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What are possible safety risks when doing heavy landmine exercises like variations of squats, presses or thrusters and how to avoid them? Since you are standing at the end of the barbell and because one end is partially fixed, it seems pretty safe, but if you train alone with heavy weights, you should always think twice. So I am interested in a safety analysis and maybe not so obvious risks and how to avoid them.

I particular am thinking of two sources of risks:

  1. Accident/Injury:

This may be because you just stumble during exercise or because you have a sudden pain (for example because you pull a muscle or dislocate a joint), and then let the barbell suddenly go.

  1. Fatigue:

For example if you are in bottom squat position and not able to stand up anymore because the muscles are fatigued.

For other more traditional lifts the safety is well analyzed, so for example if you do heavy bench presses alone you should use safety straps in a power rack. This would safe you in both cases mentioned above.

Olympic lifts or just military presses are (if done heavy) much more dangerous. The second concern maybe managed by using a good floor protection and bumper plates and good technique to drop the barbell in this case.

In your answer you might also include the possible risks or profit concerning safety if you use some landmine training accessories like squat attachments or viking attachments.

  • the bar is in front of you so if you drop it, it shouldnt even scratch you. The presses go up at an angle away from you, so even if you drop those, they are safe. You could always angle a barbell within a safety rack and as long as the weight plate will go over the safety bar you can set the safety bar to prevent it from falling and hitting the floor. youll work from outside the safety rack. Bumper plates work too. But Ithink you shoukd be safe to so this alone. – Ace Cabbie Dec 10 '19 at 17:51
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    I've never understood why people consider overhead presses (NOT the Olympic lifts) more dangerous than the bench press. If I want to bail on an overhead press, I'll drop it forward. If I want to bail on a bench, there's a risk of trapping myself under the bar (look at the videos of people unracking for a bench press and dropping the bar on themselves, they're quite scary). – Dark Hippo Dec 11 '19 at 9:28
  • I have to agree with @DarkHippo , there is no reason to consider overhead presses more dangerous than bench pressing. If you just learn how to get away from the bar should you fail your lift, it is not at all dangerous. – MJB Dec 11 '19 at 10:18
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As mentioned in the comments, landmines exercises are about as safe as anything. Having said that, there are some precautions worth taking if you're concerned:

  • Make sure your base is secure. If you're using a plate post, make sure it's heavy enough, and doesn't slide. Bumper plates are great, as they stick to the floor to prevent sliding (got that tip from Dean over at Black Widow Training). In my gym at home, I normally use a cheap 10 lbs bumper with a 45 on top (if I'm driving hard, I may throw on an additional 45 for good measure). If you're using a rack mounted landmine, or a safety pipe pivot system (more on that in a moment), you're in good shape (I've been using the Hammer Strength HD Elite landmines lately, and they're bomb proof.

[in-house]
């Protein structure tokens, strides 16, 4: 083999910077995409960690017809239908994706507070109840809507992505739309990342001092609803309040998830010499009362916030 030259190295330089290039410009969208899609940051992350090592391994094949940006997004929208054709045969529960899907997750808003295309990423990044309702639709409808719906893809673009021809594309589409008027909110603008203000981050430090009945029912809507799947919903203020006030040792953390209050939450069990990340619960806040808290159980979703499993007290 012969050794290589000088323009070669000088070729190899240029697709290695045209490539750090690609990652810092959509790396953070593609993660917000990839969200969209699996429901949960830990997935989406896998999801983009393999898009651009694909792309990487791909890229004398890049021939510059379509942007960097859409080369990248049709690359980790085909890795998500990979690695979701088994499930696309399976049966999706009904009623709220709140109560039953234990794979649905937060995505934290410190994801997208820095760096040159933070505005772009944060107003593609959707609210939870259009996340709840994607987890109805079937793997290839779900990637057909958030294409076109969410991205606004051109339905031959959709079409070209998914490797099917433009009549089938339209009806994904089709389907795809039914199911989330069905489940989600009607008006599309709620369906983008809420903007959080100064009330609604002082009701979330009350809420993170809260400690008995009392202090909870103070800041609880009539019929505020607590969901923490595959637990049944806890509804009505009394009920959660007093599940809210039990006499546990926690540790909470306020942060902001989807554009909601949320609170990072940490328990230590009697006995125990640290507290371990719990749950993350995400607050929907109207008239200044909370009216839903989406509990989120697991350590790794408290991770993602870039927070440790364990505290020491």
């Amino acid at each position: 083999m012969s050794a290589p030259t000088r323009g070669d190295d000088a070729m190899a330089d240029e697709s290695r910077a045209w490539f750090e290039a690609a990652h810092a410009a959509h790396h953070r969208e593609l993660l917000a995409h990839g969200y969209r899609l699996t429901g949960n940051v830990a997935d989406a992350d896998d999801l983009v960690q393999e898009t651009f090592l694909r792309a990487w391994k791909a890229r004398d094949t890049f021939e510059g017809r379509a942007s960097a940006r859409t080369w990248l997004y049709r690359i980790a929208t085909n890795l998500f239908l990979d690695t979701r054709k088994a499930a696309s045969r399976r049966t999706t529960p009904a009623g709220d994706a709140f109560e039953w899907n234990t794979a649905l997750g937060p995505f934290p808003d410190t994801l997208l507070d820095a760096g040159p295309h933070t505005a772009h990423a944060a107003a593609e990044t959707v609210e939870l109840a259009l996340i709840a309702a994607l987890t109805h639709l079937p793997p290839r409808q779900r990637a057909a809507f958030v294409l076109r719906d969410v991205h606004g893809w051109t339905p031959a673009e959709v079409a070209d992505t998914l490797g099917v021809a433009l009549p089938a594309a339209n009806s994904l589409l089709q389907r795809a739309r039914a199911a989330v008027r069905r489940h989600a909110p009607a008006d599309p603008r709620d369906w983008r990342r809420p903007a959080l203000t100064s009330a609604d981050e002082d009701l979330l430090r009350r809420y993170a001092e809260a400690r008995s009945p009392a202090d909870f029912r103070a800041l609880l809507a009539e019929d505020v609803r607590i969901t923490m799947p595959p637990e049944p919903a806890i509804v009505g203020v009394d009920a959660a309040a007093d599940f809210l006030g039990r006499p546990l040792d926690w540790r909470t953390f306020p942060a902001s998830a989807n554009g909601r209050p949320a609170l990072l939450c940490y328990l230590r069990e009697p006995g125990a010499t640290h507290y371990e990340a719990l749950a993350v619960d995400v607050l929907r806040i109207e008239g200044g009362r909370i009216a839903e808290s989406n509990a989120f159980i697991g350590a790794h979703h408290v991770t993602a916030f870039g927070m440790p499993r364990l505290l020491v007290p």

• As mentioned, landmines are relatively easy to dump if things get hairy, but doesn't hurt to be more prudent. Set up a bench underneath the bar. Place it so it's high enough to catch during a failed rep, but low enough as to not interfere with full range of motion. Just make sure the bench isn't set so low that the post pops outs of the plate stack (e.g., doing heavy Viking presses). If you have a safety pipe pivot attachment for your power rack (I've used both Black Widow's and Titan's on my Rogue R4 rack with great success...they're relatively inexpensive; around $15), you can really dial in the safety. Set the pivot on one end of the rack, and the opposite side safety pipe on the other. You can dial in your range of motion within 2" (1" with Westside holes).

  • Of course there's the matter of losing control in the transverse plane...ability to work in the transverse plane is what makes landmines so unique (i.e., oblique twists), but if you're doing a sagittal movement (e.g., press, squat), you can, once again, use the pivot system to ensure it's locked into a path and doesn't veer off to the left or right. If you don't have a rack, just make sure your bench is long enough, and you're being responsible with your weight selection (do that anyway).

  • Lastly, grip can be an issue for unilateral work, considering the diameter of the barbell sleeves. Personally, I prefer the fat grip of the sleeves (seems to help with elbow pain to a degree), but if it's becoming a matter of safety, there's no shortage of cheap landmine attachments you can use to fit the bill (I'll mention Titan again; I don't love them for everything, but most of their landmine attachments are solid enough for the price).

Black Widow Training Gear safety pin pipe pivot.  Screenshot from my Youtube review of the product Black Widow Training Gear safety pin pipe pivot set up for Viking press configuration.  Screenshot from my Youtube review of the product

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